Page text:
Shank Official Soundtrack
Shank Official Soundtrack
August 23, 2010 (1st Edition); December 26, 2011 (2nd Edition)
Download at Official Site
Shank put an interesting spin on the classic beat ’em up with its badass attitude and stylish animations inspired by comic books. Duo Jason Garner and Vince de Vera captured the modern Western setting of the game with a hybridised guitar-laced soundtrack. The soundtrack was released for free shortly before the game release in 2010 and, to celebrate its appearance in the Humble Indie Bundle, was re-released complete with a preview of the upcoming Shank 2 a year later.
Shank‘s main theme is a great example of the hybridised sound that the duo developed for the game. The howling guitar melodies have a clear rockabilly influence, which complements the stylised environments and graphics of the game quite well. The melody doesn’t pack the strongest punch out there, but it still manages to draw listeners in. What’s more, there is a military element through the combination of synthesized brass and snare that capture the nature of the rogue character. Both elements are treated convincingly in terms of both composition and implementation. But when hybridised together, they sound especially fresh and fitting.
As they develop the soundtrack, the duo offer an enjoyable variety of sounds. “Big Guys Don’t Cry” builds on the ideas of the main theme to portray the main character: rugged, determined, and dangerous. Meanwhile the slowly evolving ambient soundscapes of “Hard Day’s Work” explore the setting of the game in some more detail. The electric guitar strikes an especially mean chord here and combine convincingly with the Hollywood-inspired brass, electronics, and percussion to create a decent soundscape. “Choppers” is faster-paced and hard-edged thanks to another standout guitar performance and potent melodies. However, it doesn’t quite achieve its full potential due to its brevity, much like a few other tracks here.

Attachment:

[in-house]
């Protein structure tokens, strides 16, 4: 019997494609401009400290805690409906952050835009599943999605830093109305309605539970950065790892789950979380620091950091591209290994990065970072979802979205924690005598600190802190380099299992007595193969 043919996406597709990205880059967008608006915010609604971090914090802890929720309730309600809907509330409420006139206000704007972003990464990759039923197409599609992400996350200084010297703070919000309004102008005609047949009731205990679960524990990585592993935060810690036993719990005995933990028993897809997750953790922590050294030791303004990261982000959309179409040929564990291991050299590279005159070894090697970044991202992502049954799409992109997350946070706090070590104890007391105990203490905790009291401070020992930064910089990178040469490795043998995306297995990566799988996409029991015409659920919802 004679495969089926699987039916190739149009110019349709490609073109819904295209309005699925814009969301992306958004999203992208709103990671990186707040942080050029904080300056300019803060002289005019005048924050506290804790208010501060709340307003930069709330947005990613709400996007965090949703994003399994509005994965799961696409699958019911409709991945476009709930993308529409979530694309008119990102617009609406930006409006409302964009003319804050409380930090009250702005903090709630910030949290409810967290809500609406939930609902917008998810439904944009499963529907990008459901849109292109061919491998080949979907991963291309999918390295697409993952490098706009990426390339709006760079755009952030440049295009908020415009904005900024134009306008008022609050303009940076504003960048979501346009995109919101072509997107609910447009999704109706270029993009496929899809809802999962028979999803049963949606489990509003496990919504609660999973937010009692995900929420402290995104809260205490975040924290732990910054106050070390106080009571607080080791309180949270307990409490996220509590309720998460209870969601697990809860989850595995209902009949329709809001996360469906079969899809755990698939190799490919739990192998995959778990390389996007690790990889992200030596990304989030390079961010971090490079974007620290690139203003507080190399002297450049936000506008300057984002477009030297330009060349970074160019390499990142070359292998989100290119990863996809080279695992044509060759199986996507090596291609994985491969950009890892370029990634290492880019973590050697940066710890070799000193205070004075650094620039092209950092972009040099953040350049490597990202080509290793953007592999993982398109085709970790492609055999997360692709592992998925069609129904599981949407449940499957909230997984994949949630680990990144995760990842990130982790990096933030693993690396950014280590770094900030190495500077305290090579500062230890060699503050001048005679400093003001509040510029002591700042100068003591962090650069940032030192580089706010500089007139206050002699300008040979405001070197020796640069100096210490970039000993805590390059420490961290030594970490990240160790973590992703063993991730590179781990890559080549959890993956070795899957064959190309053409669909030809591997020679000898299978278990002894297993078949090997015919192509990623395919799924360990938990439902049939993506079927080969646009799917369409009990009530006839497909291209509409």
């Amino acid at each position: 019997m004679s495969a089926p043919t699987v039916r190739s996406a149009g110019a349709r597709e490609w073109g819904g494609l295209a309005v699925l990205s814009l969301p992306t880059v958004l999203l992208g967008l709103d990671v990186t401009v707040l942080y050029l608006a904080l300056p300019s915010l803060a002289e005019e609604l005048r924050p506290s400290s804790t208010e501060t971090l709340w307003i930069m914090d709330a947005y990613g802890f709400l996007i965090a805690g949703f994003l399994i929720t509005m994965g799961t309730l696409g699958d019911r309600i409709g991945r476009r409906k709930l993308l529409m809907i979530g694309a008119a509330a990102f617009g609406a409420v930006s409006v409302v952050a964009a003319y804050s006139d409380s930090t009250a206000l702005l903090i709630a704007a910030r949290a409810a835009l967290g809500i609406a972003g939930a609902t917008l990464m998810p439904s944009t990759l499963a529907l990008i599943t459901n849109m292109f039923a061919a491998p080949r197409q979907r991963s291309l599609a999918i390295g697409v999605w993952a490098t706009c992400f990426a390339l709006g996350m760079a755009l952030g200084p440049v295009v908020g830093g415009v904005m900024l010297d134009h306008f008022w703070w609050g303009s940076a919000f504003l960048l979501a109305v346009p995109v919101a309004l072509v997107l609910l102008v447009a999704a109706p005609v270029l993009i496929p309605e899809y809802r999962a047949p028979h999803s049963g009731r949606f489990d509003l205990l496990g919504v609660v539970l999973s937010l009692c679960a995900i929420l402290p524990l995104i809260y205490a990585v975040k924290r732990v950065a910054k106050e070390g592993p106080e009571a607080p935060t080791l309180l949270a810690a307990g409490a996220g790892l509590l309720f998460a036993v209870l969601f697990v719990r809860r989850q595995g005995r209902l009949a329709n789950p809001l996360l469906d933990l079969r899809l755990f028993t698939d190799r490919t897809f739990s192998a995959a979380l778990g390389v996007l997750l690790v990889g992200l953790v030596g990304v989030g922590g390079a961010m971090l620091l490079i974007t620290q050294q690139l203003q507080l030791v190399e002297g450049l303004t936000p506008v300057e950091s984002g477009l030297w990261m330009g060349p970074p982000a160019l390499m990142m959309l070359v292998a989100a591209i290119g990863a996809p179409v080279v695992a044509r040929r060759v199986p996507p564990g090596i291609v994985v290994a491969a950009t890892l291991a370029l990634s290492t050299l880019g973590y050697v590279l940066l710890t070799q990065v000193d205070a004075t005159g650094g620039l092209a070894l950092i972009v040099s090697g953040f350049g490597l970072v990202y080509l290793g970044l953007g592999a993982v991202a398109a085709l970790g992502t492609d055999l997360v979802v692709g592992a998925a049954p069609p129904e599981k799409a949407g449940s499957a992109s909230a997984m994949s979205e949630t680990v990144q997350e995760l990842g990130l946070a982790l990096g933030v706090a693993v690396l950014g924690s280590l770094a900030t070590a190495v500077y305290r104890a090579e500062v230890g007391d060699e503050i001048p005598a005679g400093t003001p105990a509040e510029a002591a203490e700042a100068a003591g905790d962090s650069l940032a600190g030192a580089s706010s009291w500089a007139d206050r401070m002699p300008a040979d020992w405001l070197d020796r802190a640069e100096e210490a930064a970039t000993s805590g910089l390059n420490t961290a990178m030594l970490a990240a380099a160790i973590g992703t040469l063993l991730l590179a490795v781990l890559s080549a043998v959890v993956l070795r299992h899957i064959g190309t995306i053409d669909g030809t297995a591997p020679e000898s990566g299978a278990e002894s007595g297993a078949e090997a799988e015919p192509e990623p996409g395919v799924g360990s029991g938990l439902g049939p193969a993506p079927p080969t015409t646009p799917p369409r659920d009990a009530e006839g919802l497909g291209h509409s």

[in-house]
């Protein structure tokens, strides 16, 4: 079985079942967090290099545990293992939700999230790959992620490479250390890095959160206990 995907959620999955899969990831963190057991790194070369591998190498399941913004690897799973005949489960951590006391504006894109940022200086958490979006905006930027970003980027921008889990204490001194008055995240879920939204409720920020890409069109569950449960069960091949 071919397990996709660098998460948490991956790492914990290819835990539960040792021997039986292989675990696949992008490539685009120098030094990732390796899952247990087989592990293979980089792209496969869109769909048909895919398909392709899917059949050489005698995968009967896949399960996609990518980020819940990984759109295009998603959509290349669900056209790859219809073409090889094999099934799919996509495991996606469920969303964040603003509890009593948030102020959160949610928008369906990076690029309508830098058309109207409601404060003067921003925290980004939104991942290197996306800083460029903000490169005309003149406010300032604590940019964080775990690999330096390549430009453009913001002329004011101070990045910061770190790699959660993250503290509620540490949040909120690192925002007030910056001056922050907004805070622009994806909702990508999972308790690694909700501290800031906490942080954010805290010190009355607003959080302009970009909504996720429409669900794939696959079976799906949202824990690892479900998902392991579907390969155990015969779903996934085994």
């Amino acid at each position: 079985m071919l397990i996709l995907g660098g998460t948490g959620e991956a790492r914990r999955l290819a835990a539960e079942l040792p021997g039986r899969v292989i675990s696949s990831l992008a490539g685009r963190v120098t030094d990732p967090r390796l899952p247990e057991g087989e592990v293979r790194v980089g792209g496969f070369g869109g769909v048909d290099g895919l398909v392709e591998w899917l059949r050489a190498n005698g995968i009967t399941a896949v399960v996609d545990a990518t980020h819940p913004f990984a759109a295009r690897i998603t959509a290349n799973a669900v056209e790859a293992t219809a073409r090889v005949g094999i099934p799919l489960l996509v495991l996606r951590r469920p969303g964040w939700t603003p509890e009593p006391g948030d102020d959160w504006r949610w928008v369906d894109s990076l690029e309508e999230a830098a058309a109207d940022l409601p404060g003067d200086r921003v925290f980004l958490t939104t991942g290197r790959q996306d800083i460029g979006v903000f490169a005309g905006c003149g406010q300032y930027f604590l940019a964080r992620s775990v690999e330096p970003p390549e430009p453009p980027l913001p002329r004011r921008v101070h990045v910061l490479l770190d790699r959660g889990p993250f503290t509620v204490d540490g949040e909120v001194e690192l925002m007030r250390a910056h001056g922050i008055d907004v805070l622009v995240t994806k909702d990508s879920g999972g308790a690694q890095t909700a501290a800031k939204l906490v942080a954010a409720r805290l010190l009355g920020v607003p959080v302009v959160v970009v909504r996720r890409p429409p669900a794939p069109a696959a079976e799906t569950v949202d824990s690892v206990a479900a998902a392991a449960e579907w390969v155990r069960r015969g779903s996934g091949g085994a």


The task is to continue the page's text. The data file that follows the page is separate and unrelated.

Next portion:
“Lost Angel” ditches the electric guitars in favour of a dark orchestration inspired somewhat by both romantic requiems and nationalistic marches. This track is ideal for encouraging players to explore their emotions and emphathise with the main character. However, it falls short of being an excellent track due to a combination of naive stylings and production limitations, especially the vocal sampling. “Resurrection” also goes for a slower heartfelt approach in an attempt to create an iconic moment in the game. Other darker tracks such as “Father’s Sin” and “Sweet Revenge” are well-executed, but are so dramatic that they sound a little contrived within such a short soundtrack.
The second edition of the soundtrack comes with a bonus: a preview of the main theme for Shank 2. If this preview is anything to go by, Jason Garner and Vince de Vera will largely continue the same ideas as the original game by mixing western guitar melodies with orchestration. However, the orchestration is somewhat richer here — both in the intimate and grandiose segments — and the melody is somewhat stronger than the original game’s. All in all, a fairly promising insight into the sequel.
All in all, the music of Shank fits the game’s unique western style quite well with a solid mixture of electric guitar leads and Hollywood-inspired orchestration. However, the soundtrack doesn’t always fit this humble indie game due to its tendency to overstate itself. What’s more, many tracks aren’t quite long, polished, or memorable enough to be major highlights. But given this soundtrack is completely free, it’s probably unique and interesting enough to be worth your time. There’s a good chance you might really enjoy it.
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Posted on August 1, 2012 by Harris Iqbal. Last modified on August 1, 2012.